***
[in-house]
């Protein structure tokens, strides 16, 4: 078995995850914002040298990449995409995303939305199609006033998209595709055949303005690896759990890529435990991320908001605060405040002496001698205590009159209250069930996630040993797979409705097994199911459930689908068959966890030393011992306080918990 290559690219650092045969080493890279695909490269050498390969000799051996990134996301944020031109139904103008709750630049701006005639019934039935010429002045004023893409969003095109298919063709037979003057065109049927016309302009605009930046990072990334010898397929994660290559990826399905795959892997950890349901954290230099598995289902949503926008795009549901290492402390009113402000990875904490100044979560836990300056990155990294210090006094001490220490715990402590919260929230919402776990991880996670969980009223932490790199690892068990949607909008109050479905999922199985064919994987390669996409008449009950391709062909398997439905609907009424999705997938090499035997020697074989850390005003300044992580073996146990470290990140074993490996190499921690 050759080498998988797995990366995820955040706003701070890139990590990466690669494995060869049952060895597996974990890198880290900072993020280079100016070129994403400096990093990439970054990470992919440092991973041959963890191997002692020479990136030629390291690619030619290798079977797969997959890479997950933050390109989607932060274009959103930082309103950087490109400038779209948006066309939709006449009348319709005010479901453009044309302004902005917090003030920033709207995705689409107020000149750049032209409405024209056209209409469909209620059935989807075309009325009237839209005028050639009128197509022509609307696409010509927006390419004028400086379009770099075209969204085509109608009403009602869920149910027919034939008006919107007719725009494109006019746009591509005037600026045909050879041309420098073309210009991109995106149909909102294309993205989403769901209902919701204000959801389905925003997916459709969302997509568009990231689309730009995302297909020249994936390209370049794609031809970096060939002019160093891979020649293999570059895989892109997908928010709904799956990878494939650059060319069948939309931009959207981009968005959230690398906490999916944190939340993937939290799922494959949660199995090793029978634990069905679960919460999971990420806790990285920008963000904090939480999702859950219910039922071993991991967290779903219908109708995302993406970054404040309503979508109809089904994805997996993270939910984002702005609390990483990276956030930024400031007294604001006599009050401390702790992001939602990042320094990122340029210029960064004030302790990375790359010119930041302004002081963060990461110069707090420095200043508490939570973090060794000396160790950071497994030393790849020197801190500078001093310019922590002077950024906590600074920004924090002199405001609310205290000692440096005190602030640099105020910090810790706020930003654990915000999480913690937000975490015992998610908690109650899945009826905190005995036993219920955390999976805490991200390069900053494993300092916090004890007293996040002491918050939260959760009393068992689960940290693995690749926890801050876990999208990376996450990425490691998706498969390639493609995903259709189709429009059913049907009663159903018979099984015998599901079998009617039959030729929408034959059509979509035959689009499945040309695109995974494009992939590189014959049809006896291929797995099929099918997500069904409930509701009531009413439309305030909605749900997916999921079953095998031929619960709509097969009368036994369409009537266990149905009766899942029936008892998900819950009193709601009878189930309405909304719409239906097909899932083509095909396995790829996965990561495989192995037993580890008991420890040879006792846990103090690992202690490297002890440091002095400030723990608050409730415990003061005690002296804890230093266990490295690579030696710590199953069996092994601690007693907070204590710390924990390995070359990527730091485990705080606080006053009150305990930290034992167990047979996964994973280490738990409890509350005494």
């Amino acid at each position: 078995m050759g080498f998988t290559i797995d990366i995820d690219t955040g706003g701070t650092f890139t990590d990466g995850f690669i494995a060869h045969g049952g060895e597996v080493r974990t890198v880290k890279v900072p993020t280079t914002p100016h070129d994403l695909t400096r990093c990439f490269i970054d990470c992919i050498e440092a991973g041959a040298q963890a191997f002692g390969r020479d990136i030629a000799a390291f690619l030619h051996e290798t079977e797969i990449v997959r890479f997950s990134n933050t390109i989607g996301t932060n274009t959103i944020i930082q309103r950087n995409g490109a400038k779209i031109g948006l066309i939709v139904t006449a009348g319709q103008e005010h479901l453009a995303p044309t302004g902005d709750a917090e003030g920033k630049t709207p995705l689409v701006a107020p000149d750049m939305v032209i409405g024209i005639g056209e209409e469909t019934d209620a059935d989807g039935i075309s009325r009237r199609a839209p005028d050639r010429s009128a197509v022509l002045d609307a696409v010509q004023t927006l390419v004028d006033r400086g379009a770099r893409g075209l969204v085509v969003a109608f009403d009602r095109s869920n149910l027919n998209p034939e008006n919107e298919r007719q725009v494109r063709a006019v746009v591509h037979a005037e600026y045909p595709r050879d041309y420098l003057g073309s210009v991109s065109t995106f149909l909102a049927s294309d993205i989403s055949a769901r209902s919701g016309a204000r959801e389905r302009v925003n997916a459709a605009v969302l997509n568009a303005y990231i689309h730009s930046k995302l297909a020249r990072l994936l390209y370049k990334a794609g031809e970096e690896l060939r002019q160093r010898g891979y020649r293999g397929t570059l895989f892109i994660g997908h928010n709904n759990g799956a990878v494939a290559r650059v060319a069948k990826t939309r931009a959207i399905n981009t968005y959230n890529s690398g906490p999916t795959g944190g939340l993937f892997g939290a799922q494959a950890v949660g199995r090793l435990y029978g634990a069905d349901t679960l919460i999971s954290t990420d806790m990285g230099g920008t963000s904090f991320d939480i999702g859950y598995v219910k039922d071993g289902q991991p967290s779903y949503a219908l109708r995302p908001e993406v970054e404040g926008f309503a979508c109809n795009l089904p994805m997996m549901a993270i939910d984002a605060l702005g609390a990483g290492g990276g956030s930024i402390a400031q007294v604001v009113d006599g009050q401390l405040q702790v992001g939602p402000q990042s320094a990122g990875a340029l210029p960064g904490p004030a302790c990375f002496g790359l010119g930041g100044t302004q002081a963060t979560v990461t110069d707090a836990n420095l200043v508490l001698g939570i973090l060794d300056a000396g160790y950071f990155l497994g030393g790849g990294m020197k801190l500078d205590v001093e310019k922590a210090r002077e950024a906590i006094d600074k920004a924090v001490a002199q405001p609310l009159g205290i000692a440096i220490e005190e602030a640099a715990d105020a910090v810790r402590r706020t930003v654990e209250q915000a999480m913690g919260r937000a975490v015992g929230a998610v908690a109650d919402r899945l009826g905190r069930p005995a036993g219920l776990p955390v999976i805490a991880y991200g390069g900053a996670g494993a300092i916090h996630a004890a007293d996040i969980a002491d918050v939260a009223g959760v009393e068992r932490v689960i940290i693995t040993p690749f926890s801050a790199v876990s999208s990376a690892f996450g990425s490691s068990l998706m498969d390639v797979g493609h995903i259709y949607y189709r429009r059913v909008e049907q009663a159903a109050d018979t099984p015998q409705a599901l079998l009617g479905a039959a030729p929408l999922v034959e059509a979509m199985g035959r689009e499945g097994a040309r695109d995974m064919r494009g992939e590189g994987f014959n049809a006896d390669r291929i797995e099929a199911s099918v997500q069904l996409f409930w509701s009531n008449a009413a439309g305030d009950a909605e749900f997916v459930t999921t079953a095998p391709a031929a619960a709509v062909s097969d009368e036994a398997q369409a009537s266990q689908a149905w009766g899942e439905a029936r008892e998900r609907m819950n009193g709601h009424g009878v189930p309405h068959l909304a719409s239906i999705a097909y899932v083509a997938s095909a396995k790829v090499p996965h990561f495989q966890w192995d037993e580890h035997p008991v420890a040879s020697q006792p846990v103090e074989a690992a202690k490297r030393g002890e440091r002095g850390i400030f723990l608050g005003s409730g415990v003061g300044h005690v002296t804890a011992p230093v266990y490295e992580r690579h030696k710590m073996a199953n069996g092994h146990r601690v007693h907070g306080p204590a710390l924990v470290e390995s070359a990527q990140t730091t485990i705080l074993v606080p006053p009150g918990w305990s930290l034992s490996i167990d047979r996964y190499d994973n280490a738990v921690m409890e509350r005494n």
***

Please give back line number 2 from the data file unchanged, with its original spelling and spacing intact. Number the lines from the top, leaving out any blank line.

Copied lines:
């Protein structure tokens, strides 16, 4: 078995995850914002040298990449995409995303939305199609006033998209595709055949303005690896759990890529435990991320908001605060405040002496001698205590009159209250069930996630040993797979409705097994199911459930689908068959966890030393011992306080918990 290559690219650092045969080493890279695909490269050498390969000799051996990134996301944020031109139904103008709750630049701006005639019934039935010429002045004023893409969003095109298919063709037979003057065109049927016309302009605009930046990072990334010898397929994660290559990826399905795959892997950890349901954290230099598995289902949503926008795009549901290492402390009113402000990875904490100044979560836990300056990155990294210090006094001490220490715990402590919260929230919402776990991880996670969980009223932490790199690892068990949607909008109050479905999922199985064919994987390669996409008449009950391709062909398997439905609907009424999705997938090499035997020697074989850390005003300044992580073996146990470290990140074993490996190499921690 050759080498998988797995990366995820955040706003701070890139990590990466690669494995060869049952060895597996974990890198880290900072993020280079100016070129994403400096990093990439970054990470992919440092991973041959963890191997002692020479990136030629390291690619030619290798079977797969997959890479997950933050390109989607932060274009959103930082309103950087490109400038779209948006066309939709006449009348319709005010479901453009044309302004902005917090003030920033709207995705689409107020000149750049032209409405024209056209209409469909209620059935989807075309009325009237839209005028050639009128197509022509609307696409010509927006390419004028400086379009770099075209969204085509109608009403009602869920149910027919034939008006919107007719725009494109006019746009591509005037600026045909050879041309420098073309210009991109995106149909909102294309993205989403769901209902919701204000959801389905925003997916459709969302997509568009990231689309730009995302297909020249994936390209370049794609031809970096060939002019160093891979020649293999570059895989892109997908928010709904799956990878494939650059060319069948939309931009959207981009968005959230690398906490999916944190939340993937939290799922494959949660199995090793029978634990069905679960919460999971990420806790990285920008963000904090939480999702859950219910039922071993991991967290779903219908109708995302993406970054404040309503979508109809089904994805997996993270939910984002702005609390990483990276956030930024400031007294604001006599009050401390702790992001939602990042320094990122340029210029960064004030302790990375790359010119930041302004002081963060990461110069707090420095200043508490939570973090060794000396160790950071497994030393790849020197801190500078001093310019922590002077950024906590600074920004924090002199405001609310205290000692440096005190602030640099105020910090810790706020930003654990915000999480913690937000975490015992998610908690109650899945009826905190005995036993219920955390999976805490991200390069900053494993300092916090004890007293996040002491918050939260959760009393068992689960940290693995690749926890801050876990999208990376996450990425490691998706498969390639493609995903259709189709429009059913049907009663159903018979099984015998599901079998009617039959030729929408034959059509979509035959689009499945040309695109995974494009992939590189014959049809006896291929797995099929099918997500069904409930509701009531009413439309305030909605749900997916999921079953095998031929619960709509097969009368036994369409009537266990149905009766899942029936008892998900819950009193709601009878189930309405909304719409239906097909899932083509095909396995790829996965990561495989192995037993580890008991420890040879006792846990103090690992202690490297002890440091002095400030723990608050409730415990003061005690002296804890230093266990490295690579030696710590199953069996092994601690007693907070204590710390924990390995070359990527730091485990705080606080006053009150305990930290034992167990047979996964994973280490738990409890509350005494």